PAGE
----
Decides immigrant convicted in 1988 for possessing 50 kg of cocaine can challenge deportation
A little-noticed immigration decision at the Supreme Court Monday could give a boost to foreign nationals challenging deportation orders long after their removal from the United States.
The case involves an immigrant, Pedro Pablo Guerrero-Lasprilla, who was deported in 1998 in connection with the seizure of 50 kilograms of cocaine. The Supreme Court ruled seven to two on Monday that Guerrero-Lasprilla can fight his deportation in federal court, giving him a chance at returning to the United States.
“Practically speaking, the Supreme Court may have opened the door for thousands of aliens, many removed from the U.S. years ago, to request review of their deportation orders. If that happens, the operations of the Executive Office for Immigration Review, already struggling under a backlog of a million cases, may collapse and come to a screeching halt,” Matt O’Brien, director of research at the Federation for American Immigration Reform and a former assistant chief counsel with U.S. Immigration and Customs Enforcement, told the Washington Free Beacon.
The ruling was a rare setback for the Trump administration, which has generally fared well before the Supreme Court on criminal immigration issues. It may take years to appreciate the scope of the decision, as it’s not clear how many migrants might benefit. Two other cases the Supreme Court is considering this term similarly explore when federal courts have power to consider immigration issues. In ruling for Guerrero-Lasprilla on Monday, the justices may be signaling more defeats to come for the Trump administration, and an expanded role for judges in deportations.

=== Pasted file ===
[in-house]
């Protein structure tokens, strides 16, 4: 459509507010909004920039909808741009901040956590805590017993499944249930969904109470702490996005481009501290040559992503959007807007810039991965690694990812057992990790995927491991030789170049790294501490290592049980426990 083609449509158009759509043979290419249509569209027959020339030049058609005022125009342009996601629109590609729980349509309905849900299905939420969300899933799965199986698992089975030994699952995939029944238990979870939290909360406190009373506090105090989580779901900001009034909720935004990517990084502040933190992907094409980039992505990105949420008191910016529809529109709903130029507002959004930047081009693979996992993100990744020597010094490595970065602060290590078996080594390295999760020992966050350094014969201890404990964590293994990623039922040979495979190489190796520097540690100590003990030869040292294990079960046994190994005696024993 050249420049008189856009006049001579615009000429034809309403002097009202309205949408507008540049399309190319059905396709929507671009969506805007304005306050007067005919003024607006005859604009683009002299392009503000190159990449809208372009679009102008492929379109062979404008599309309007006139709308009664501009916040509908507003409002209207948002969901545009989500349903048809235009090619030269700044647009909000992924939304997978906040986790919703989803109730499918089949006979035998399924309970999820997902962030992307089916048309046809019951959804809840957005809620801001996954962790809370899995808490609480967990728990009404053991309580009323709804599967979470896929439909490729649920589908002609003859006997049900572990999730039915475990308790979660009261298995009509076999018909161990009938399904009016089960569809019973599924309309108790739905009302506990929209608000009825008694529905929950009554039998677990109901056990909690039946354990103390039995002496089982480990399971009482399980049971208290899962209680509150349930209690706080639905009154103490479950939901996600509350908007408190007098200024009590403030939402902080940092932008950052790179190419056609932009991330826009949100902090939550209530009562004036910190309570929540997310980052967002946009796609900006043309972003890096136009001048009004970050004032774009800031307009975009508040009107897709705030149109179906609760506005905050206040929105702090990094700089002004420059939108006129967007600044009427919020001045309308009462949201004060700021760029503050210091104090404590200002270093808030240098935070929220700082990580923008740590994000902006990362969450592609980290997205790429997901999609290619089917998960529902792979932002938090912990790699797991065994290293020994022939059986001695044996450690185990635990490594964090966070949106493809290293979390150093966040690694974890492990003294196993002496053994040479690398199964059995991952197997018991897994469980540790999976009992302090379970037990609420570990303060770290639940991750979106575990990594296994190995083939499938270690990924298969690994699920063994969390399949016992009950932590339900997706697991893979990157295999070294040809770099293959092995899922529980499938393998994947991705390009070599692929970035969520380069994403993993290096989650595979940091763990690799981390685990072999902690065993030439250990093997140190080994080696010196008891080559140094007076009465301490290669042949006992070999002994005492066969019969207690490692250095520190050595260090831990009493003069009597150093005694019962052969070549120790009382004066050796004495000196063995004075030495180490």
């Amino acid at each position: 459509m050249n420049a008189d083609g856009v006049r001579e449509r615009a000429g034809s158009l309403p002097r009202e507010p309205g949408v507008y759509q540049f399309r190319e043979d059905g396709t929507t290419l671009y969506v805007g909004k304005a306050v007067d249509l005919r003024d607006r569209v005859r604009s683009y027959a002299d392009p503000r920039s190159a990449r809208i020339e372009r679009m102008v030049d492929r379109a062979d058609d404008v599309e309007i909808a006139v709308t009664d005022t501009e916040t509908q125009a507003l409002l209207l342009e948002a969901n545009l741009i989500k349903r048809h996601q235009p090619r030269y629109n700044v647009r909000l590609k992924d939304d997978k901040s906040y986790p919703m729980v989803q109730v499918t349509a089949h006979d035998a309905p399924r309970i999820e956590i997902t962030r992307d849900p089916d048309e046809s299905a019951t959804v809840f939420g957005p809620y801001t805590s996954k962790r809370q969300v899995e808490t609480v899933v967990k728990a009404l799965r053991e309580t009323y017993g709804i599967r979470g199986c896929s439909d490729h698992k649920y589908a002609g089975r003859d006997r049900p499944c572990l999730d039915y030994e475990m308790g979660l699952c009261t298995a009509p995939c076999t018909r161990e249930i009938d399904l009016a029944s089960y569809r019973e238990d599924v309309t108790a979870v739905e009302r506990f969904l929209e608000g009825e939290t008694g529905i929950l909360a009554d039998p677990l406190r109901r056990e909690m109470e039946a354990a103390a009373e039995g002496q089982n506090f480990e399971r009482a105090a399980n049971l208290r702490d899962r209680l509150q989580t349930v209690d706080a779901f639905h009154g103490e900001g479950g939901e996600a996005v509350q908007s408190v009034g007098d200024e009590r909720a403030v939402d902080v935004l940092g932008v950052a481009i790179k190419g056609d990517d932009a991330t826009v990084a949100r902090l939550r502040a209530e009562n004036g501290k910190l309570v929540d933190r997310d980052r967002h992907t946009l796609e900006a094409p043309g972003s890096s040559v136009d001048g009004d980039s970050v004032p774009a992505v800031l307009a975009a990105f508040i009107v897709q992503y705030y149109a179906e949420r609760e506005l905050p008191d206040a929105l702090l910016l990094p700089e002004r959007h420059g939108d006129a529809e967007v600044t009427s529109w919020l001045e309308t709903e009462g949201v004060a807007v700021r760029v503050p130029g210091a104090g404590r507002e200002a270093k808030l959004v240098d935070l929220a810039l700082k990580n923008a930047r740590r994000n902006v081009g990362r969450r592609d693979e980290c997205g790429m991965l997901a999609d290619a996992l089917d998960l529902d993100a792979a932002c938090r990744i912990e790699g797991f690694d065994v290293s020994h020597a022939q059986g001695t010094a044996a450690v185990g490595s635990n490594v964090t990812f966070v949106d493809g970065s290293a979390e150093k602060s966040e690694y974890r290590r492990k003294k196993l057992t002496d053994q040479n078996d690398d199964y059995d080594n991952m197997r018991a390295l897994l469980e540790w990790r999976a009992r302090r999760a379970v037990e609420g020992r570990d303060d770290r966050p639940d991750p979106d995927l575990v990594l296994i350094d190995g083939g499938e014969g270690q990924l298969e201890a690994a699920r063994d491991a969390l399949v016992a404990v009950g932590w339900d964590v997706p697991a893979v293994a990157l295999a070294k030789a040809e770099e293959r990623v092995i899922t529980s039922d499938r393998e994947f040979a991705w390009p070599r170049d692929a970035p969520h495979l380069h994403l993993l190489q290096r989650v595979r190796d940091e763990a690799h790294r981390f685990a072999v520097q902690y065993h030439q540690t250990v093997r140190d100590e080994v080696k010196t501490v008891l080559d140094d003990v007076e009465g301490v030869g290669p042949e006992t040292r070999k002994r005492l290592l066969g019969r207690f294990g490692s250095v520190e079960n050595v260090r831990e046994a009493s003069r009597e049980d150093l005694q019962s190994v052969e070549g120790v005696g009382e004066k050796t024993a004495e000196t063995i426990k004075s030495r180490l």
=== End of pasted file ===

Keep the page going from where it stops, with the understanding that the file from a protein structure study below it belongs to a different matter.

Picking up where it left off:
The Immigration and Nationality Act (INA) is at the center of Monday’s case. Congress wanted to make the deportation of immigrants who commit crimes easy and straightforward. To that end, the INA dictates that immigrants convicted of violent crimes or drug offenses cannot challenge their deportation in federal court.
Congress adopted that rule, called the “criminal-alien bar,” because it wanted expert immigration authorities in the executive branch, not federal courts, to make final judgments about deportation, O’Brien told the Free Beacon.
There are two exceptions to the criminal-alien bar. One provides that immigrants can fight a deportation order in court if their case involves a “question of law.” The issue in Monday’s case was a technical one—whether the application of law to undisputed facts counts as a “question of law.”
A seven-justice majority led by Justice Stephen Breyer said the answer is yes, citing a background rule that “executive determinations generally are subject to judicial review.” In doing so, the Court may have greatly expanded the number of immigrants who can fight their deportations before a judge.
Justice Clarence Thomas dissented, warning that the Court’s decision gives judges far more leeway to review deportation orders than Congress intended.